It removes this panic. And then you’re able to get the draft. If you want to do your three days of twinklies, do your three days of twinklies. And then turn it in and then everybody can talk about it. And everybody can have the conversation. And then they write a second draft.
But if that’s not there what ends up happening is people do get abused. So, that’s my big thing there. For me, when it comes time to – and look, we’re going to have this experience. You and I are about to have this experience. I’m going to hand over a script to Samantha. You know, if you need a couple days here or there, no problem. A couple days, here or there.
John: But let’s say you need more than a couple days. Let’s say you have a writer who is making scale or twice scale, but not a lot of money. And you do need more than just a couple days. It’s gone into the studio and they’re like, there’s just this little thing before it gets up to our top boss before we can actually get it – we just need a little bit more work.
There’s already a provision in there for a little bit more work. Everyone has a weekly. And there’s a scale weekly which is not expensive. Pay that writer for the one week or the two weeks of work it takes to get that next thing in between their real steps.
Craig: Pay them an optional polish if you want.
John: Move stuff out of order, but it’s when you hold somebody on with the promise like maybe they’ll get to that second draft that’s where it becomes exploitive.
Craig: And the say like, “Look, if you don’t do this then you’re going to get fired and the movie is not going to get made.” And it just becomes this kind of thing of, well, if what you’re telling me is I’m going to get fired unless I work for free, yeah, I’m fired. That’s what fired is.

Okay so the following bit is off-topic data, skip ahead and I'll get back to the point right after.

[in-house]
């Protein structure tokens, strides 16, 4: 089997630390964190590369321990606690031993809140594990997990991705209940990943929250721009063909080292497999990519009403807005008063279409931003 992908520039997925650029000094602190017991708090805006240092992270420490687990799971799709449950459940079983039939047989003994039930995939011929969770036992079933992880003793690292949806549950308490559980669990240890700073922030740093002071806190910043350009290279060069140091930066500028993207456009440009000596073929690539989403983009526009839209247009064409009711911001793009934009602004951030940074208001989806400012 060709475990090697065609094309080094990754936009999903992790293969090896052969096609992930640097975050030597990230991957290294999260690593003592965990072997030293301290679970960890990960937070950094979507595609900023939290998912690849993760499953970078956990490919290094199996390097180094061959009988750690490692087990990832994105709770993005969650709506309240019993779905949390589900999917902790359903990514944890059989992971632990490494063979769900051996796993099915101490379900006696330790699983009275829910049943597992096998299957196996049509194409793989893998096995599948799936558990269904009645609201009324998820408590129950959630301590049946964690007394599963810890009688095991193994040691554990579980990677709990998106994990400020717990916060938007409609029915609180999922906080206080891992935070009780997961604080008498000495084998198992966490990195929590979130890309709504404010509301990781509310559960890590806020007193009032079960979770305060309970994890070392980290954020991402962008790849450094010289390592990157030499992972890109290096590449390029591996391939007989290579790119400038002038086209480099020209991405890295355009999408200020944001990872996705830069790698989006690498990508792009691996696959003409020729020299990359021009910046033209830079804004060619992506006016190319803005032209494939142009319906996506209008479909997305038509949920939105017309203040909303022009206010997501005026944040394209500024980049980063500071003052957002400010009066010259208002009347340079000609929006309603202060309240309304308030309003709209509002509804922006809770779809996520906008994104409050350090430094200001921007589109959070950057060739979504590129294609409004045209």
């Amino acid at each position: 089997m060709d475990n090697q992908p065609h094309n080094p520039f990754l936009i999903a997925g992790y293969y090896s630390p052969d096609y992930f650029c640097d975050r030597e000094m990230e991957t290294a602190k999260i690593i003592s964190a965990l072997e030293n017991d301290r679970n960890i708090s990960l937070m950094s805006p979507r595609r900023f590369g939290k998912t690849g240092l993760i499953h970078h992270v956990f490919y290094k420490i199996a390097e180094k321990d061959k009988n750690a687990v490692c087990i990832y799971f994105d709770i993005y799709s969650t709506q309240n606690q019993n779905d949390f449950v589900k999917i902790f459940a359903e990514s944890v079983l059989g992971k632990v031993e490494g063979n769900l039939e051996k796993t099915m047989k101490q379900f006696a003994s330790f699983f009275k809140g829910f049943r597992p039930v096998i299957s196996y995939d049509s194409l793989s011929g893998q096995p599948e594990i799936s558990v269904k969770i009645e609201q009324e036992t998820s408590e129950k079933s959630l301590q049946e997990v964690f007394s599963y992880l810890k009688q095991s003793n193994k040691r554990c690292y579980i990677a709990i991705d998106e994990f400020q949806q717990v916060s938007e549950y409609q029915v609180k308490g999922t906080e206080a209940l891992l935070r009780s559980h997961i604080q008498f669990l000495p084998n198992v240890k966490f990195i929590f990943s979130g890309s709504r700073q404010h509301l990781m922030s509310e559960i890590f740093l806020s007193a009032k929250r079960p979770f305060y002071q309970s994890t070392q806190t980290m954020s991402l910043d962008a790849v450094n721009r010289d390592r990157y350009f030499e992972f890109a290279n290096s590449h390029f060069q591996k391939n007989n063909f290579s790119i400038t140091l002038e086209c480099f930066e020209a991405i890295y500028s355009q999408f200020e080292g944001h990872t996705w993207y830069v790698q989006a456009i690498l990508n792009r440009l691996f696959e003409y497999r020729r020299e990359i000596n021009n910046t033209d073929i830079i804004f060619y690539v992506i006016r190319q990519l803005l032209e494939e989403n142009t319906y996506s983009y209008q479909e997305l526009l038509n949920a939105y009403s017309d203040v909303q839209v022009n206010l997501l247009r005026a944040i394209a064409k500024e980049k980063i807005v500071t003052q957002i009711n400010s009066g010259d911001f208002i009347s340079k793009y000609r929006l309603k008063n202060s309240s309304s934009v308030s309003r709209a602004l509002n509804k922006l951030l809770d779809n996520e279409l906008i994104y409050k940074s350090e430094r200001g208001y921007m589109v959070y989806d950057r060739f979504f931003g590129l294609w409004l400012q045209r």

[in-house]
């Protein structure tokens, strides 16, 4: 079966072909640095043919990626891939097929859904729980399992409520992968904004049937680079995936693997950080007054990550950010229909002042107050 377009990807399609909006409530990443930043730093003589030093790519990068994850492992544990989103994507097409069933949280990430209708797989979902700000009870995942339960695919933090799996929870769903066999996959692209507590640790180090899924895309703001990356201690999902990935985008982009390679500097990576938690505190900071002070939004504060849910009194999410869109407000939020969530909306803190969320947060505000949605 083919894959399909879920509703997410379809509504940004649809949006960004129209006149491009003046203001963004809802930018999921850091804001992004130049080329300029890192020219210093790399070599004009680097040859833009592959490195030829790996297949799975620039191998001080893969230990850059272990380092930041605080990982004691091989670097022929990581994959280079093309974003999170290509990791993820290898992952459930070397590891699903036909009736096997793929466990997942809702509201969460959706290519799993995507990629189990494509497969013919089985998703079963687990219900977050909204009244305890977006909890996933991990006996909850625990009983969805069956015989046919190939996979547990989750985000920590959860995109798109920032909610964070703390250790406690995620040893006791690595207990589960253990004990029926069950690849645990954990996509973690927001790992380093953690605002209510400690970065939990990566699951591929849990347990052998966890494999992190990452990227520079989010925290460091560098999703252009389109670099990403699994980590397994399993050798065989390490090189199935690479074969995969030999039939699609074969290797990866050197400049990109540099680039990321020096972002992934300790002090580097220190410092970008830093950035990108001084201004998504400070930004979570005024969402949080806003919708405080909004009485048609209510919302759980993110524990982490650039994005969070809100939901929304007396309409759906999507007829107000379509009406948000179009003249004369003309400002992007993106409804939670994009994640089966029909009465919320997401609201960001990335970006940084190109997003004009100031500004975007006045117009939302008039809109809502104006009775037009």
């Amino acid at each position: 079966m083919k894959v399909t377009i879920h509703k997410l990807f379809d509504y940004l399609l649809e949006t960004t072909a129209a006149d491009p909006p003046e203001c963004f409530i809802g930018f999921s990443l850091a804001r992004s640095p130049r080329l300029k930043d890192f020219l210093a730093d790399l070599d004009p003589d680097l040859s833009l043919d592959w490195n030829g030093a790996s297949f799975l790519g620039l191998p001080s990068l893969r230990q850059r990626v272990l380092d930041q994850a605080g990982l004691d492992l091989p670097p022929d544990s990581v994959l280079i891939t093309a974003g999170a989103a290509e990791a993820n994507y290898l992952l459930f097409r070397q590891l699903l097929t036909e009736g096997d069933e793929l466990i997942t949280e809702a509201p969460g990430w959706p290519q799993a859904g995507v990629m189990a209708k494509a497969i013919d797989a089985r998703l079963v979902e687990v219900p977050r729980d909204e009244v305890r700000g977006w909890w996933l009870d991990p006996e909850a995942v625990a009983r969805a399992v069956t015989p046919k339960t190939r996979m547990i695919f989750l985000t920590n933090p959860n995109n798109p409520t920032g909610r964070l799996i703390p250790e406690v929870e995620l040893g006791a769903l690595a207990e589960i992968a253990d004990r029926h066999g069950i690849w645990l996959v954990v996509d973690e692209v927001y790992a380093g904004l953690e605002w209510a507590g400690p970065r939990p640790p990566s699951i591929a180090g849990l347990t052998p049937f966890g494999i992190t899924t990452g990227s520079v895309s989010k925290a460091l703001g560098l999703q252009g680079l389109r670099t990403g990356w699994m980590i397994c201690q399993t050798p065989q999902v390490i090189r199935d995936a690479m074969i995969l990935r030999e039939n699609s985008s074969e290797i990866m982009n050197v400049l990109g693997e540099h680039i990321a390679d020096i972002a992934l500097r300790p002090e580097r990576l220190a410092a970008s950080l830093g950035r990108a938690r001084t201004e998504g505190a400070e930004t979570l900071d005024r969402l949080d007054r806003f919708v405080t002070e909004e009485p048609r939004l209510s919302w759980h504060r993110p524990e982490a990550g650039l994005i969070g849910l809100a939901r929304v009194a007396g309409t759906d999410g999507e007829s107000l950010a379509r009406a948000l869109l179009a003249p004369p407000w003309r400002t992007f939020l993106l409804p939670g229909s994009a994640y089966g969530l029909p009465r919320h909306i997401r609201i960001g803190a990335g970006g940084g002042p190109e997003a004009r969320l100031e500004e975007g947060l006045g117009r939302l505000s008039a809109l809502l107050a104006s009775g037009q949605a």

John: You’re taking a person who is making scale and making them the villain in the situation, which isn’t good. Them not doing that free thing is–
Craig: We just got all Che Guevara on them. I love it. That’s great.
Craig: But it’s true. It really is true. And I will also say that for – if you can – if you’re working with a writer and they agree early on, before deals are made or anything, if they agree early on to write a treatment, some writers don’t write them. I don’t think you’re a big treatment guy. You know I’m a huge treatment – I love a treatment. I’ll write a 60-page treatment. I’ll write the hell out of that thing. You’ll know what the movie is before I ever write in Fade In or Final Draft.
If that happens, then your producer’s pass is baked in because you’ve had a chance to discuss and go through that. And I like to do that specifically so that when I’m done with the draft I’m done. There it is. Now you know what the weekend is going to be like. But you’re going to like it. It’s good. It’s good.
John: Thank you guys very much.
Craig: Thank you guys.
John: And thank you for putting this together.
Craig: Thank you guys so much. Thank you guys.
John: And that’s our show. Scriptnotes is produced by Megana Rao. It was edited by Matthew Chilelli. Special thanks to Ben Simpson and Samantha Nisenboim for putting this session together and for the folks at Amblin for hosting us.